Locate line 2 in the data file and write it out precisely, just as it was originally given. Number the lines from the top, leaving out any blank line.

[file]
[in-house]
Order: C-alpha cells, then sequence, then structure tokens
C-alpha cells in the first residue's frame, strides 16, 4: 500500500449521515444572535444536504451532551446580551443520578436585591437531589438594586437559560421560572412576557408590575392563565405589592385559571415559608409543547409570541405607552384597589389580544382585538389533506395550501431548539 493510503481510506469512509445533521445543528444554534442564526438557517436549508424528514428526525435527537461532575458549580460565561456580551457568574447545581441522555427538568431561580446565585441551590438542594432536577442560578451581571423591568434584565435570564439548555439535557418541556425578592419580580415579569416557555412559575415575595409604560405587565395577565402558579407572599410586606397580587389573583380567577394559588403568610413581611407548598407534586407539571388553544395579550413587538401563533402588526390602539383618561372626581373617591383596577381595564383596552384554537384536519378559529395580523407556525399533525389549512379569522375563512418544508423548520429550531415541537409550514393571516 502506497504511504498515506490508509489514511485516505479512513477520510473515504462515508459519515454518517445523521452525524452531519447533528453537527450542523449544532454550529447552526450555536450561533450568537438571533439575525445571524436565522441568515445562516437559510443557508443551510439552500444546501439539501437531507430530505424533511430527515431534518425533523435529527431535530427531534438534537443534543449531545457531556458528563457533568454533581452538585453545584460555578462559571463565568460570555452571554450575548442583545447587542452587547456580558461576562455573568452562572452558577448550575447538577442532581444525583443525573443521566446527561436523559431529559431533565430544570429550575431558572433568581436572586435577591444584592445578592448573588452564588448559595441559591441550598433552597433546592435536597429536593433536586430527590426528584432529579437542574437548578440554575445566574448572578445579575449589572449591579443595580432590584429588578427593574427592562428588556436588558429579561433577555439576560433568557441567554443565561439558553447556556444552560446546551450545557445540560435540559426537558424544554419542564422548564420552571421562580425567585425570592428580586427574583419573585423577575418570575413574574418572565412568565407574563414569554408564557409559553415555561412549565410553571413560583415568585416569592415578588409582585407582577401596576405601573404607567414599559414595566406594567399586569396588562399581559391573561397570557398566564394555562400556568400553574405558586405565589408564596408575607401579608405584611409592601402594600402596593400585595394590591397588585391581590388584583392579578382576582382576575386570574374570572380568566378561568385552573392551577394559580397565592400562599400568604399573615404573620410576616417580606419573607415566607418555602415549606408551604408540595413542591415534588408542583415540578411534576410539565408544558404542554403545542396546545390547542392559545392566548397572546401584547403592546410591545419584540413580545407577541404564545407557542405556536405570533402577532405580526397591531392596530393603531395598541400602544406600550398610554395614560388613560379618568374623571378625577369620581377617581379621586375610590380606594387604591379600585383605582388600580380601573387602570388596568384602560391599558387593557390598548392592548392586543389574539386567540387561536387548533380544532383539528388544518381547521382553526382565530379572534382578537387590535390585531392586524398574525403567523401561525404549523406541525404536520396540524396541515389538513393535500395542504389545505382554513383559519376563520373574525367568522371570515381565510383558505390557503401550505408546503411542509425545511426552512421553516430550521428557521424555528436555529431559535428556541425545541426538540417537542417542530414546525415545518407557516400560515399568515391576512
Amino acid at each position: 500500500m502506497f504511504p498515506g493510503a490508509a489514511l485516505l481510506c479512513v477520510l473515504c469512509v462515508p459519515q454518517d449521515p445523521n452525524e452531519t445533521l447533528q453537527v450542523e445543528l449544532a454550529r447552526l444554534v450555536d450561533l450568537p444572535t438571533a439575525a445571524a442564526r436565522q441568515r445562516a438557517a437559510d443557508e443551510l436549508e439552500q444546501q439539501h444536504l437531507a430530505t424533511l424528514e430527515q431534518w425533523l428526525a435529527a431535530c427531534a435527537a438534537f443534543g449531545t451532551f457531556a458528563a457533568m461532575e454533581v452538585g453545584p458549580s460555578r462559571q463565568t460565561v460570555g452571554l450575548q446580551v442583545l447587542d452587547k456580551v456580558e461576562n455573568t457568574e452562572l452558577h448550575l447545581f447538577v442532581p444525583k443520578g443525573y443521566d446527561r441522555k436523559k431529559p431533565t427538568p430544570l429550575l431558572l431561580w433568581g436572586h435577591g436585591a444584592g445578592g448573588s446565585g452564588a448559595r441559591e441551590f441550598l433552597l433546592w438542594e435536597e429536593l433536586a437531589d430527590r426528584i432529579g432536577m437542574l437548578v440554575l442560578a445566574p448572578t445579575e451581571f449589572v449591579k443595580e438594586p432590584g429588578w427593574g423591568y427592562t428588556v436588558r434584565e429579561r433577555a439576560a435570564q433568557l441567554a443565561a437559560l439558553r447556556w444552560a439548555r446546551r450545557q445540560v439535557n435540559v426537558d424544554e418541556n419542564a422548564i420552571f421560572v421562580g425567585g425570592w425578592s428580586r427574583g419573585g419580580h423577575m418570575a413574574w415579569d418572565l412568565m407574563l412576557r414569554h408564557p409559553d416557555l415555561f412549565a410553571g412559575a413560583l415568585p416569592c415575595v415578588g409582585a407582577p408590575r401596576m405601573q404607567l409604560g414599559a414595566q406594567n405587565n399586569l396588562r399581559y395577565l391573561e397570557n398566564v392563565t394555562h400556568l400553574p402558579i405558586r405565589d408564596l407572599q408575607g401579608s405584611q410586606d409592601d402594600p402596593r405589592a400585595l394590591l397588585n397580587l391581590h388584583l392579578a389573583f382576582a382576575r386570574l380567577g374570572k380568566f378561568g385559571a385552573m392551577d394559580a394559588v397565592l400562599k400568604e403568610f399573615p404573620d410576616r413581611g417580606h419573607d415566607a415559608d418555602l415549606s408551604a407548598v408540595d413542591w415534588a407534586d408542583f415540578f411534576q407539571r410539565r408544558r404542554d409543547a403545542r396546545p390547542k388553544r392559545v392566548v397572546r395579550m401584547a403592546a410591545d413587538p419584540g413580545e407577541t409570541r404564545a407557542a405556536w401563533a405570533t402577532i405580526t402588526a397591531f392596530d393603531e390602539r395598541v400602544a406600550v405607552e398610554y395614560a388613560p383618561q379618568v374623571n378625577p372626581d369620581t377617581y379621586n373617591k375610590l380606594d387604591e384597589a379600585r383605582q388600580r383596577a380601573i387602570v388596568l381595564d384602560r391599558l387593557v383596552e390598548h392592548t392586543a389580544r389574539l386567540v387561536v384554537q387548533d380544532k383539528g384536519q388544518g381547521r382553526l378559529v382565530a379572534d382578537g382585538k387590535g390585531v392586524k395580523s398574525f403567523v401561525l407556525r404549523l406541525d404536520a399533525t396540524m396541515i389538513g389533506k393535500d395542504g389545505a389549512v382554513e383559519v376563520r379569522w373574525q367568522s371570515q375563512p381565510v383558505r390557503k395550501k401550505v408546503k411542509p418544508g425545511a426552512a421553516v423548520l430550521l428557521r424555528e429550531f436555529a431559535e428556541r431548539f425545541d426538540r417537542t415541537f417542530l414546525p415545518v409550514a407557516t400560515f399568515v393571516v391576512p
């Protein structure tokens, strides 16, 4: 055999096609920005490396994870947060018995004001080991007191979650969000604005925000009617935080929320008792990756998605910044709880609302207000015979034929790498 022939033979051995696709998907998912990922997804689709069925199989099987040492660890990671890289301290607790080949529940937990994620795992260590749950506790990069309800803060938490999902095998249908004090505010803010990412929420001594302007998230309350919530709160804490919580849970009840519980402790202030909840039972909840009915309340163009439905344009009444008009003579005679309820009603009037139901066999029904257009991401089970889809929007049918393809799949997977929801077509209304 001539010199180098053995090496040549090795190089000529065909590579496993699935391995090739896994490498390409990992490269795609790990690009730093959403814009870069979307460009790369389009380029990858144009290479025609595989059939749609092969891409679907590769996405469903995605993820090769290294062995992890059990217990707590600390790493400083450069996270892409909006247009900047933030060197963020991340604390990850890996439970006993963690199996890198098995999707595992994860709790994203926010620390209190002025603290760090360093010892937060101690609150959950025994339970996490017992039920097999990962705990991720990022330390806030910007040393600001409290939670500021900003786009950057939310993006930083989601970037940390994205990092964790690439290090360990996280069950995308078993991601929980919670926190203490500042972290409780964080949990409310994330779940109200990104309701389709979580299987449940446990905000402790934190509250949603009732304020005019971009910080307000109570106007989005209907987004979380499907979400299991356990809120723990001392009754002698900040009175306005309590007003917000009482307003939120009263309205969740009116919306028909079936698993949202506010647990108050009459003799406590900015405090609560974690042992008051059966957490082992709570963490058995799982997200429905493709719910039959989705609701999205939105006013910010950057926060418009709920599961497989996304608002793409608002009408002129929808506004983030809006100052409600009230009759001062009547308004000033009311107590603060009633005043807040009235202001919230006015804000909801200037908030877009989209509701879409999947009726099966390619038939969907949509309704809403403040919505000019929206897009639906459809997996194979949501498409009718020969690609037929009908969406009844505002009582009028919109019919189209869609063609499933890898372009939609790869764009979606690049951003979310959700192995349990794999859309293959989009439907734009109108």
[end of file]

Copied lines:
Order: C-alpha cells, then sequence, then structure tokens